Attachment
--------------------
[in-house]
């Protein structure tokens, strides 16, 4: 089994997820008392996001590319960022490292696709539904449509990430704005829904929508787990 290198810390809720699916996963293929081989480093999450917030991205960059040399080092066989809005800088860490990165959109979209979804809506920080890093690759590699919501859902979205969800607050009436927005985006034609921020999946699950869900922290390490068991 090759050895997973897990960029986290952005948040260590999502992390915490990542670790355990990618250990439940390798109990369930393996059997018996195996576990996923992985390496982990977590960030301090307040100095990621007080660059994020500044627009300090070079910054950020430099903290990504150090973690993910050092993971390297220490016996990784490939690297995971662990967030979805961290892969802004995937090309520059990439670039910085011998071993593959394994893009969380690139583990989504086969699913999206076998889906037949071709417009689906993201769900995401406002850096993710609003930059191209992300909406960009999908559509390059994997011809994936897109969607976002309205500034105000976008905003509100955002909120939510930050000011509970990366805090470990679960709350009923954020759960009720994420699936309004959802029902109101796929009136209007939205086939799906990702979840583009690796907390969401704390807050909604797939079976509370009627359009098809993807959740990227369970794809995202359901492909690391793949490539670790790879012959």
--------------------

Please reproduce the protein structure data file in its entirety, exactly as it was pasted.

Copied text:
[in-house]
């Protein structure tokens, strides 16, 4: 089994997820008392996001590319960022490292696709539904449509990430704005829904929508787990 290198810390809720699916996963293929081989480093999450917030991205960059040399080092066989809005800088860490990165959109979209979804809506920080890093690759590699919501859902979205969800607050009436927005985006034609921020999946699950869900922290390490068991 090759050895997973897990960029986290952005948040260590999502992390915490990542670790355990990618250990439940390798109990369930393996059997018996195996576990996923992985390496982990977590960030301090307040100095990621007080660059994020500044627009300090070079910054950020430099903290990504150090973690993910050092993971390297220490016996990784490939690297995971662990967030979805961290892969802004995937090309520059990439670039910085011998071993593959394994893009969380690139583990989504086969699913999206076998889906037949071709417009689906993201769900995401406002850096993710609003930059191209992300909406960009999908559509390059994997011809994936897109969607976002309205500034105000976008905003509100955002909120939510930050000011509970990366805090470990679960709350009923954020759960009720994420699936309004959802029902109101796929009136209007939205086939799906990702979840583009690796907390969401704390807050909604797939079976509370009627359009098809993807959740990227369970794809995202359901492909690391793949490539670790790879012959």